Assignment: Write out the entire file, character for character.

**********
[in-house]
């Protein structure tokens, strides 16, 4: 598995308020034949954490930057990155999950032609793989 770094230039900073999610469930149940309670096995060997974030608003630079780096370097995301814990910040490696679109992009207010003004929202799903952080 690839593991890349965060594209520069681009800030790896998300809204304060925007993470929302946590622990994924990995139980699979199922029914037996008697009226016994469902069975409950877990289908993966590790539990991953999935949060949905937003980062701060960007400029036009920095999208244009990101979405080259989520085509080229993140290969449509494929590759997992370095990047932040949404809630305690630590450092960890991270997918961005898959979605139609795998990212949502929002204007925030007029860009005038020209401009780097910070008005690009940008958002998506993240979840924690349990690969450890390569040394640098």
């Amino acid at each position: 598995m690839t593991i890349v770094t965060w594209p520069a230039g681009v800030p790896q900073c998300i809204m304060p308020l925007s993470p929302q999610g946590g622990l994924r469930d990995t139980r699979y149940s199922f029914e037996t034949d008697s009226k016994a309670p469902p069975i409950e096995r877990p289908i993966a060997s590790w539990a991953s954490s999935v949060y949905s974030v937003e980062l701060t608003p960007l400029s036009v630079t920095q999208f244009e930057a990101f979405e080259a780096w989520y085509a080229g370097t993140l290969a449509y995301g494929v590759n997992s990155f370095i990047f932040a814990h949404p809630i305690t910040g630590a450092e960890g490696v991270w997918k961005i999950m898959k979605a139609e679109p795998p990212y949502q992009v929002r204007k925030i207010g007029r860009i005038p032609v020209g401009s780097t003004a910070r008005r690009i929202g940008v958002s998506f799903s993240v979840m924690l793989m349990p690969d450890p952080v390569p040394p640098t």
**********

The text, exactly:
[in-house]
């Protein structure tokens, strides 16, 4: 598995308020034949954490930057990155999950032609793989 770094230039900073999610469930149940309670096995060997974030608003630079780096370097995301814990910040490696679109992009207010003004929202799903952080 690839593991890349965060594209520069681009800030790896998300809204304060925007993470929302946590622990994924990995139980699979199922029914037996008697009226016994469902069975409950877990289908993966590790539990991953999935949060949905937003980062701060960007400029036009920095999208244009990101979405080259989520085509080229993140290969449509494929590759997992370095990047932040949404809630305690630590450092960890991270997918961005898959979605139609795998990212949502929002204007925030007029860009005038020209401009780097910070008005690009940008958002998506993240979840924690349990690969450890390569040394640098």
């Amino acid at each position: 598995m690839t593991i890349v770094t965060w594209p520069a230039g681009v800030p790896q900073c998300i809204m304060p308020l925007s993470p929302q999610g946590g622990l994924r469930d990995t139980r699979y149940s199922f029914e037996t034949d008697s009226k016994a309670p469902p069975i409950e096995r877990p289908i993966a060997s590790w539990a991953s954490s999935v949060y949905s974030v937003e980062l701060t608003p960007l400029s036009v630079t920095q999208f244009e930057a990101f979405e080259a780096w989520y085509a080229g370097t993140l290969a449509y995301g494929v590759n997992s990155f370095i990047f932040a814990h949404p809630i305690t910040g630590a450092e960890g490696v991270w997918k961005i999950m898959k979605a139609e679109p795998p990212y949502q992009v929002r204007k925030i207010g007029r860009i005038p032609v020209g401009s780097t003004a910070r008005r690009i929202g940008v958002s998506f799903s993240v979840m924690l793989m349990p690969d450890p952080v390569p040394p640098t």